Torture In America

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According to psychologist Steven Reisner, physical torture affects the brain, but “psychological torture undermines the very ability to think, and it doesn’t leave any marks.” “Slavery” is a word that many people immediately cringe to when the seven letters are processed through their brains. This epoch in America’s history is one that this nation wishes it could forget, but this obviously cannot be done. The physical pain and mental suffering that slaves went through can never again be paralleled. This paper will mainly discuss the topic of psychological and physical torture that took place during the slavery era in the United States of America. Based off of valid and credible scientific evidence, the inhumane treatment that slaves…show more content…
Popular methods of physical abuse that the majority of slaves underwent include “cart whipping, beating with a stick, sometimes to the breaking of bones, the chain, an iron crook about the neck... a ring about the ankle, and confinement in the dungeon” (Ramsey qtb. in “Slave Punishments” np). One can only sit and imagine the sheer pain and agony that these helpless African Americans went through while being physically beaten with one of the methods listed above. Customary human beings should not have to go through this suffering in their lifetimes. On the contrary, a scar on the human body, given time, eventually heals when granulation tissue fills it in, but can a scar on the human brain from physical abuse heal that…show more content…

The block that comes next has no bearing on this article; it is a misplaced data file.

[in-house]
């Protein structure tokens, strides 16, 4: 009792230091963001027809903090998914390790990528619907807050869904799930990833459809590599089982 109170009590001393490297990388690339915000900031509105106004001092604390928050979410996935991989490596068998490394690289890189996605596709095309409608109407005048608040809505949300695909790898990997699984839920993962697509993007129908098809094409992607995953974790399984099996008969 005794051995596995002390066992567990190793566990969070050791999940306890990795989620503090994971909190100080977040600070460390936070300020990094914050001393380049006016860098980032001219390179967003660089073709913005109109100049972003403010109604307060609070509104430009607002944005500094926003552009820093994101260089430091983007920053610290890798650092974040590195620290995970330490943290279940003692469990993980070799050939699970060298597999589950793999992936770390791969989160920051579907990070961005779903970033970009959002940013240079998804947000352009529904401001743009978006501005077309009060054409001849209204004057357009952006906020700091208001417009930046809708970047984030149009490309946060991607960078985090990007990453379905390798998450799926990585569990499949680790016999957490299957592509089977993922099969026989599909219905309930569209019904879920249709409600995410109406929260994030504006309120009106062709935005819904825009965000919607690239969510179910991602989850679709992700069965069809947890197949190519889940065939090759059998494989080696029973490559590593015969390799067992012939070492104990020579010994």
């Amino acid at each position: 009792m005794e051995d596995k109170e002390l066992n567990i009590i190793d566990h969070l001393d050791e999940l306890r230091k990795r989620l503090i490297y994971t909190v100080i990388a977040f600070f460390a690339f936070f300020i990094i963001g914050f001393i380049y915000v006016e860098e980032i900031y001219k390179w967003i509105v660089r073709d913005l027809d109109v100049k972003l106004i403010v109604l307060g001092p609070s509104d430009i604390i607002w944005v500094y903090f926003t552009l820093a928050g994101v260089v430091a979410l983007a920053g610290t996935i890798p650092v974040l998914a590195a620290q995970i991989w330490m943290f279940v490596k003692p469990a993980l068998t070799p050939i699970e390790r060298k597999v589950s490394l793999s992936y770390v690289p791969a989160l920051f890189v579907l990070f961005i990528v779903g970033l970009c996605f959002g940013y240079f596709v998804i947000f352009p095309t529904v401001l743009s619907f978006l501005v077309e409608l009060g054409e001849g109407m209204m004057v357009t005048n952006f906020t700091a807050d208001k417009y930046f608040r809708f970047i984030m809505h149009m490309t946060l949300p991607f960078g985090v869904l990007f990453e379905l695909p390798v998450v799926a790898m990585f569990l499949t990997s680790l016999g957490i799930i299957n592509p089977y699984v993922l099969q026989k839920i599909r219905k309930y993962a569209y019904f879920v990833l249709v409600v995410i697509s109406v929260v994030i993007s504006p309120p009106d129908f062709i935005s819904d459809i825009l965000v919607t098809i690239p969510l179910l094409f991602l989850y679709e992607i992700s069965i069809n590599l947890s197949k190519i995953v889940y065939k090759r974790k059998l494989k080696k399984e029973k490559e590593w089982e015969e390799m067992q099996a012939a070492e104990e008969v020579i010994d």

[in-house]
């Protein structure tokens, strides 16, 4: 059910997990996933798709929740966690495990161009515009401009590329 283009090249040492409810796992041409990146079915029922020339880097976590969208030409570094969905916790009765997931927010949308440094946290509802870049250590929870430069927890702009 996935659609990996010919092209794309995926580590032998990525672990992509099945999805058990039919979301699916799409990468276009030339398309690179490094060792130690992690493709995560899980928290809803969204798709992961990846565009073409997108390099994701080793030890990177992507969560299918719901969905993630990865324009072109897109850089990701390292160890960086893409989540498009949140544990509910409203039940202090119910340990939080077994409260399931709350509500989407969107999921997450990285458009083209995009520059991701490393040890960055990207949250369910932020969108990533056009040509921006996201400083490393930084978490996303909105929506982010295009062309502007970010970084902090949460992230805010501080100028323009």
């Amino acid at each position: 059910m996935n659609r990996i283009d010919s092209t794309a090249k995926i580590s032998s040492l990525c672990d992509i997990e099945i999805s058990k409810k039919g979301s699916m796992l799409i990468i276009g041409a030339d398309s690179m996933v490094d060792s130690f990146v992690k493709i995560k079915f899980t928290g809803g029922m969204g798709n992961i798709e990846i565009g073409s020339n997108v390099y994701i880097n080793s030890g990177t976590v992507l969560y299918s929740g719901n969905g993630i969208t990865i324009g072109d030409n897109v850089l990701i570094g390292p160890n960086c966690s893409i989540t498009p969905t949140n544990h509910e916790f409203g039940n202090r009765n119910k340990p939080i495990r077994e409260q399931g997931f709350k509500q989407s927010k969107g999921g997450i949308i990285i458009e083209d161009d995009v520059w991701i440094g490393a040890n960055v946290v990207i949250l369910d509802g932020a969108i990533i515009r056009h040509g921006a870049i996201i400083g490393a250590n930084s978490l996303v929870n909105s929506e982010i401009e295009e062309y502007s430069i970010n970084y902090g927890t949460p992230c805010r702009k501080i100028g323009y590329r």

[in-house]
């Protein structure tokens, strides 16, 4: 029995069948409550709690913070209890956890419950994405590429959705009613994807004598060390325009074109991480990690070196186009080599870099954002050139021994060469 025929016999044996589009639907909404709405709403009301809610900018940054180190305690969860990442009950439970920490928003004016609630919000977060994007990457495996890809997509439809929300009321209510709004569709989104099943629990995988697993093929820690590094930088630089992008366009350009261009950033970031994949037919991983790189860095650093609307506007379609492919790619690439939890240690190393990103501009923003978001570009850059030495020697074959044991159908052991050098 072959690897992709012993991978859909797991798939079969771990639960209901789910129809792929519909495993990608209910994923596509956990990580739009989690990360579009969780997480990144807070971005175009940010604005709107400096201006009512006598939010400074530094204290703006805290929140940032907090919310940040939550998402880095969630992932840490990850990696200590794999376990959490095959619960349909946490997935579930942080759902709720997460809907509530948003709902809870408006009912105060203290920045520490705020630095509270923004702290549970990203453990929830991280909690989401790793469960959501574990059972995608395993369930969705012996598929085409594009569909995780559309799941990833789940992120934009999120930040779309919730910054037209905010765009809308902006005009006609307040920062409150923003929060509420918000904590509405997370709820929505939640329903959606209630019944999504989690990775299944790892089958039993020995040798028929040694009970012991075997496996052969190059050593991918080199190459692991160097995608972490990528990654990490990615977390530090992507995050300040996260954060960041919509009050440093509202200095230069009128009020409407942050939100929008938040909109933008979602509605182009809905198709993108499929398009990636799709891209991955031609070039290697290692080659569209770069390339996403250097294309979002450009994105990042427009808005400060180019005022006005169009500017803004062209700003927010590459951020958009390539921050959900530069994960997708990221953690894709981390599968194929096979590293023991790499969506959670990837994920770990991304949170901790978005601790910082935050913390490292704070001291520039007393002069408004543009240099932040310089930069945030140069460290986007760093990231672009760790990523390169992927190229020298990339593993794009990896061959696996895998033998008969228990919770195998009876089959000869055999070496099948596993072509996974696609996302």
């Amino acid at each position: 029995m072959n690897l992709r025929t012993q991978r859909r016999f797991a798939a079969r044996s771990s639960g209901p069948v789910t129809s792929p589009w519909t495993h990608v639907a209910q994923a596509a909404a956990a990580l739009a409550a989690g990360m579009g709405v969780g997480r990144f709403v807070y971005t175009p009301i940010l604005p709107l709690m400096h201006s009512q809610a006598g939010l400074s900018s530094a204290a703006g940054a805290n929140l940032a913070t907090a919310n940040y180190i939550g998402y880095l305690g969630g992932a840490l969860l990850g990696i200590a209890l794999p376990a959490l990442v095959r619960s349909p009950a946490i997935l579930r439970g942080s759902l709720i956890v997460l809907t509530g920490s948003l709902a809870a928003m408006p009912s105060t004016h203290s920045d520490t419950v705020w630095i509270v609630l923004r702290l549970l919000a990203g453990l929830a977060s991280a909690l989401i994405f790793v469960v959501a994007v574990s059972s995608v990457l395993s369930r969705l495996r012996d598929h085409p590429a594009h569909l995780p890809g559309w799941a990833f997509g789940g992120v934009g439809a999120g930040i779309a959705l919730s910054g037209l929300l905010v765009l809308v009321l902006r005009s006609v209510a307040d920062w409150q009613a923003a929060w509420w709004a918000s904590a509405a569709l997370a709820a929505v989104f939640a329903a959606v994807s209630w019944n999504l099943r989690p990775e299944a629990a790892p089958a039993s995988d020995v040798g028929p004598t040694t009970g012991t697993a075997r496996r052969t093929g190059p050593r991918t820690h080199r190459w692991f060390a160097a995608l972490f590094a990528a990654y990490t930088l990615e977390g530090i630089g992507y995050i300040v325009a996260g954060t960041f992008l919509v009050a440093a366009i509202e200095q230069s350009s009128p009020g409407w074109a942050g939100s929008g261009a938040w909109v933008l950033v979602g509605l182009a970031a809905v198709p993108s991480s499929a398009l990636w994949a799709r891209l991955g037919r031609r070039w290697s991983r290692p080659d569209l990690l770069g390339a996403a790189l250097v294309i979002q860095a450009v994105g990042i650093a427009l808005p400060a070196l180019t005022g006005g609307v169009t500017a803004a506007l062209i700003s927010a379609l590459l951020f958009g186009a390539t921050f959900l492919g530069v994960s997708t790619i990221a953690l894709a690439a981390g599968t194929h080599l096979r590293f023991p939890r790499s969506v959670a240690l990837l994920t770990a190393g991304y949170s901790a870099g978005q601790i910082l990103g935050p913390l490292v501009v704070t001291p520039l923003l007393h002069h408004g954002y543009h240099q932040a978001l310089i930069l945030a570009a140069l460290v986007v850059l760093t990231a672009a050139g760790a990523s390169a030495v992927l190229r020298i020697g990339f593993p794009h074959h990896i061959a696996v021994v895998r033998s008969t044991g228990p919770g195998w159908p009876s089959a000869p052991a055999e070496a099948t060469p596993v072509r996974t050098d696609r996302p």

What one may not take in account for is how the human brain is affected when a person undergoes physical abuse or torture. Informed experts in the field of psychology state that victims (in this case the victims are the slaves) of physical trauma develop psychiatric disorders such as post-traumatic stress disorder, depression, and symptoms which range from social withdrawal to confusion and sleep problems (Landau np). Living with these diseases of the brain without dearly needed treatment irrefutably ruined certain aspects of slaves’ mind and their way of thought. Being worked roughly 16 hours a day during harvest season coupled with managing the psychological illnesses listed above is far more unbearable to cope with than being physically abused or beaten (“Slave Labor” np). The fact that certain slaves allowed an illness such as post-traumatic stress disorder to linger in their minds means that the impulsive decision that their owner made to strike or beat them not only affected them at that very moment, but for perhaps an immeasurable amount of time

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